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In TV Airtime, a Candidate Looks Invincible

It would take more than 10 days to watch all the ad spots on broadcast television that the campaign of Greg Abbott, the Republican candidate for Texas governor, has bought from July to Election Day.

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It would take more than 10 days to watch all the ad spots on broadcast television that the campaign of Greg Abbott, the Republican candidate for Texas governor, has bought from July to Election Day.

Abbott, the state’s attorney general and widely considered the front-runner for governor, has bought more than 250 hours of time, more than all of the other statewide candidates combined. Only candidates for governor in Illinois, Florida and Pennsylvania have spent more on TV time in 2014, according to the Center for Public Integrity, which tracks campaign ads.

Abbott’s commercials include positive messages showcasing support from Carly Fiorina, a former CEO of Hewlett-Packard and the head of a PAC aiming to engage women in elections, and attack ads portraying his Democratic opponent, Wendy Davis, as a Barack Obama clone.

The Texas campaign information is according to contracts for more than 44,000 political ad spots bought in the largest media markets from July 1 to Oct. 17 and filed with the Federal Communications Commission. It includes ads bought on NBC, ABC, Fox, CBS, CW, Telemundo and Univision affiliates. The data does not include cable ad buys, and some broadcast stations in Texas have not yet submitted all of their political ad orders to the FCC.

Abbott spent more than $12.8 million on broadcast TV ads throughout the state during that period, while Davis spent $6.8 million, according to commission documents. Abbott’s campaign declined to comment.

A spokeswoman for Davis said her campaign had spent more than $14 million on broadcast TV, cable and radio ads, but did not specify how much of that had been bought since July.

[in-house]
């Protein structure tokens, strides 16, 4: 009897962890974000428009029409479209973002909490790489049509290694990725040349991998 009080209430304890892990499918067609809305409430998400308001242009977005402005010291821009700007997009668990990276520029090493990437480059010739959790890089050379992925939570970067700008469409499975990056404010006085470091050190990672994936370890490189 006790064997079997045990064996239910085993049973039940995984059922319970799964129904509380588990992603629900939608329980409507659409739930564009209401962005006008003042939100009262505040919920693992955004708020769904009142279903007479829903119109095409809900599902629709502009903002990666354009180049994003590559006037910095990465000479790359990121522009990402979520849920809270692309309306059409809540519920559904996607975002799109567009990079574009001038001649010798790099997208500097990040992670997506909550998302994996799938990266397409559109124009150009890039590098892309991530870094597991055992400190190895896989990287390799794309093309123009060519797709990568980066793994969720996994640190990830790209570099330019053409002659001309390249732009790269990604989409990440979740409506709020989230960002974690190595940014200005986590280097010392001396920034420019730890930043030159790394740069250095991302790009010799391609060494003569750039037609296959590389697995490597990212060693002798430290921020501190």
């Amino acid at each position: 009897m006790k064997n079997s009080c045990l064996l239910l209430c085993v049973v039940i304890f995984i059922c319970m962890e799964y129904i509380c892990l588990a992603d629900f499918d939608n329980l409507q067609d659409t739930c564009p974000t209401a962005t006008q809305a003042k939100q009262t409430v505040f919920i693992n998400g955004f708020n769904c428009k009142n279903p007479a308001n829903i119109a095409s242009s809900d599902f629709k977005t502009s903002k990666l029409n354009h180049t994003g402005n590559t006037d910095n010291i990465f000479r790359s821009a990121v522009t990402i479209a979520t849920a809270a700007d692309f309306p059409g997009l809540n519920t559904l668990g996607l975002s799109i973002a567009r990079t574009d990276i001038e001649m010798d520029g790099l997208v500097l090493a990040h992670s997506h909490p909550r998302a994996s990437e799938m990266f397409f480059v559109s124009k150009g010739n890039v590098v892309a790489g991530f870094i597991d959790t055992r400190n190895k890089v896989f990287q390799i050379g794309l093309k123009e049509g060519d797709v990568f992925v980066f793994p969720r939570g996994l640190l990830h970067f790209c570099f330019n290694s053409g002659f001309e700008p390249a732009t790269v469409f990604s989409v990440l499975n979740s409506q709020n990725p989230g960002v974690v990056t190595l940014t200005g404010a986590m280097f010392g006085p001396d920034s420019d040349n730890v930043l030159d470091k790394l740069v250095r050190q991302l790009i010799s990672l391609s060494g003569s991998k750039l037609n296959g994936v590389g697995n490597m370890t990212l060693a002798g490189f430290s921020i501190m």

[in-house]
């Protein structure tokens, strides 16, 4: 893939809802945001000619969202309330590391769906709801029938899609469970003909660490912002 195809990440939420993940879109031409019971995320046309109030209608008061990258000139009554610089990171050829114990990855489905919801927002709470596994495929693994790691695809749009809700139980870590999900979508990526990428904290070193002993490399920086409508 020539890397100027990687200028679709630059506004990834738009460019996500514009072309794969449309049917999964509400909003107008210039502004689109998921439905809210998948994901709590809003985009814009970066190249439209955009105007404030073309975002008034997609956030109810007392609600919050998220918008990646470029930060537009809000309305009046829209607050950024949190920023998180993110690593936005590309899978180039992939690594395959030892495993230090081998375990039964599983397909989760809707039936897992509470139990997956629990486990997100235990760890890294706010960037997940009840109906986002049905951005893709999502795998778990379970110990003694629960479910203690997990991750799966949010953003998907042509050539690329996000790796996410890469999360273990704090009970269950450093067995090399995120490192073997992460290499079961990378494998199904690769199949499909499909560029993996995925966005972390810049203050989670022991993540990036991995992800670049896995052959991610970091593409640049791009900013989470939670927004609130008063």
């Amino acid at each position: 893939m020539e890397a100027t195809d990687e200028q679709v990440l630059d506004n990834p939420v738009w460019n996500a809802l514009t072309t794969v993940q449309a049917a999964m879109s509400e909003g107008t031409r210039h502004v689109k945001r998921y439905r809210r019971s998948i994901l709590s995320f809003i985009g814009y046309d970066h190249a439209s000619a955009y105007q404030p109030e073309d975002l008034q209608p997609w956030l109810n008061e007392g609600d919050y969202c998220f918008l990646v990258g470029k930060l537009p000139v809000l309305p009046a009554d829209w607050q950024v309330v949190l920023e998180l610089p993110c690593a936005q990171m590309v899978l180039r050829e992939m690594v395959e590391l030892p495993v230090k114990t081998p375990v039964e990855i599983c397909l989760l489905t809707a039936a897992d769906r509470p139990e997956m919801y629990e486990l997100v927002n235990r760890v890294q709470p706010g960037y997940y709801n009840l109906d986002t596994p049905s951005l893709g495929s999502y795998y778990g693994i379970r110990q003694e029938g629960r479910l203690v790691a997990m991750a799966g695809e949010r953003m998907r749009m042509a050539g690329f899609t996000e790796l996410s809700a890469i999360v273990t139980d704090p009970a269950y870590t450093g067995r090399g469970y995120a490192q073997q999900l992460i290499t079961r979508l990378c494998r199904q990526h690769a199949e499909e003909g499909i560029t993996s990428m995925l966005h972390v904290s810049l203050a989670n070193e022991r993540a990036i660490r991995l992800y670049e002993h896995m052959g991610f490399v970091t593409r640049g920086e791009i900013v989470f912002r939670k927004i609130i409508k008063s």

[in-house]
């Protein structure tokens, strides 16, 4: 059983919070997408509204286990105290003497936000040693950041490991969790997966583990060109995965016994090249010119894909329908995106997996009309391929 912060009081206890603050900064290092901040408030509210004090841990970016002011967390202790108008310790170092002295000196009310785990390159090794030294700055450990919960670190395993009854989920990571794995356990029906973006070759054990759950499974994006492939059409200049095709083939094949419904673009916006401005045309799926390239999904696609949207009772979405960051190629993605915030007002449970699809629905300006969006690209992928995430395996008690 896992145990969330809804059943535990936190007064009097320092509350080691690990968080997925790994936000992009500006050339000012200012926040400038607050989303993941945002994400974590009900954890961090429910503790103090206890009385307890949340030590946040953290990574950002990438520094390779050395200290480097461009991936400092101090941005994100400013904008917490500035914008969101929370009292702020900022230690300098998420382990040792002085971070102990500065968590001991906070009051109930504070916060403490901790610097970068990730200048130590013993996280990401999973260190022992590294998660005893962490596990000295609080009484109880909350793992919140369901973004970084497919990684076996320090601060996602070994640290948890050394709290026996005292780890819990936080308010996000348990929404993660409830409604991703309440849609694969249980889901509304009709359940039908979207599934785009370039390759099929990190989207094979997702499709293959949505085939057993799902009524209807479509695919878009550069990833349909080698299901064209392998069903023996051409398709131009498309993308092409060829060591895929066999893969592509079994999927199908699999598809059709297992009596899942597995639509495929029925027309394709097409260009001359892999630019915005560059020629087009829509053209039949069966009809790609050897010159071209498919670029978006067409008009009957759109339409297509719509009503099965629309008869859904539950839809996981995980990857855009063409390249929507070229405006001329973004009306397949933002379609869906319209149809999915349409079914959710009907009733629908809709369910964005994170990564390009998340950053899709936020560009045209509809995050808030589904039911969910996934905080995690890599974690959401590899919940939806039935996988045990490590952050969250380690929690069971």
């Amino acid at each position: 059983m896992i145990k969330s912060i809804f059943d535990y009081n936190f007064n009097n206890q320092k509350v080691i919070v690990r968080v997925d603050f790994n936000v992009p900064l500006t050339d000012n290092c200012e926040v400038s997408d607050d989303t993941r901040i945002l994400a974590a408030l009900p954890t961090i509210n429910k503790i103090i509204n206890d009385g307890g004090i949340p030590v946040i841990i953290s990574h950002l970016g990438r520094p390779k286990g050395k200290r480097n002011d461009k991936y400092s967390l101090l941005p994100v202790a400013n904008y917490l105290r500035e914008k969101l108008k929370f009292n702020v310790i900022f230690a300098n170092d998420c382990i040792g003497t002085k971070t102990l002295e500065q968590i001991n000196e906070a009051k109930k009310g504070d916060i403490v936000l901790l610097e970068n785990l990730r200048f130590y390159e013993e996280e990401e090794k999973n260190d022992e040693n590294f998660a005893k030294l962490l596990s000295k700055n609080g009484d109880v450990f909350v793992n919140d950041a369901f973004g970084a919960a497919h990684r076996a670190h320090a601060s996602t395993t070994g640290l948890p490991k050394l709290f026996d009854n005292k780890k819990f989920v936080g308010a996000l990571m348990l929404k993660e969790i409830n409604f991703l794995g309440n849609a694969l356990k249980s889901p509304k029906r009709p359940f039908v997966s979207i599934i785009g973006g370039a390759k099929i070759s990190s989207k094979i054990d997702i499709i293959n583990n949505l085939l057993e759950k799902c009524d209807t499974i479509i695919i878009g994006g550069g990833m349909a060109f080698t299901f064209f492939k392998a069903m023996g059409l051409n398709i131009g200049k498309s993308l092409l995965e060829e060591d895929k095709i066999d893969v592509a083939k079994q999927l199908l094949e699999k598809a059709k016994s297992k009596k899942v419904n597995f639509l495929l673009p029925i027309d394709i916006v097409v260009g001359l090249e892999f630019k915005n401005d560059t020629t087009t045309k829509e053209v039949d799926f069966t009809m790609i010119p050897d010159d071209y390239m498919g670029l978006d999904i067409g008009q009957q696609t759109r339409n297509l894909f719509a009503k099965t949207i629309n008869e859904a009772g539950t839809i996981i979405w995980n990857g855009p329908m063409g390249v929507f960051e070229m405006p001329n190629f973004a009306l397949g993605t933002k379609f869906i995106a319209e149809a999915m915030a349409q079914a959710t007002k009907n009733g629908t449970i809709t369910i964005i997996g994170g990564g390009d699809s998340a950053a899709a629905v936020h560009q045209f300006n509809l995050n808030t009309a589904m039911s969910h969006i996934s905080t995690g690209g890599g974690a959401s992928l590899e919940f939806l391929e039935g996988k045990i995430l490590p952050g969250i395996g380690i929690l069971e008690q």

Davis has been better financed than other recent Democratic candidates for governor in Texas, where no Democrat has won any statewide election in two decades.

“That makes her more able to buy more ads than most Democrats, but it also makes her a more viable candidate, which also encourages Greg Abbott to buy more TV,” said Harold Cook, an Austin-based Democratic political consultant.

Abbott has a formidable supply of money. Earlier this year, he broke the record for the largest amount on hand ever reported by a candidate in Texas: $35.6 million.

“He has been in the position to significantly outspend his opponent in the final three weeks of the race," said Matt Mackowiak, an Austin-based Republican consultant. “That is when people are paying the most attention. It will allow him to win undecided votes by a healthy margin."

Though both campaigns have said they are focusing on Hispanic voters, Abbott has spent more than twice as much as Davis on ads on the Spanish-language broadcast stations Telemundo and Univision, according to FCC data.

Abbott and Davis have bought more broadcast ads in Dallas-Fort Worth — the fifth-largest media market in the nation and the biggest in Texas — than anywhere else in the state.

Haley Beth Davis, an ad buyer in Dallas for several Republican campaigns, said candidates often buy time during newscasts because they draw active voters. Sporting events and prime time are also popular.

“We start with the newscast, and then we branch out from there, depending on the level of budget we have,” she said.

Ads during newscasts cost nothing compared with football airtime. Davis said she spent $24,650 to buy a single 30-second ad sometime during NFL Sunday football on Oct. 5. In mid-September, Abbott spent $34,000 to air a 30-second ad during another game.

One of the cheapest ad times is during Family Feud in Abilene. Abbott’s campaign bought a few at $10 per 30-second spot.

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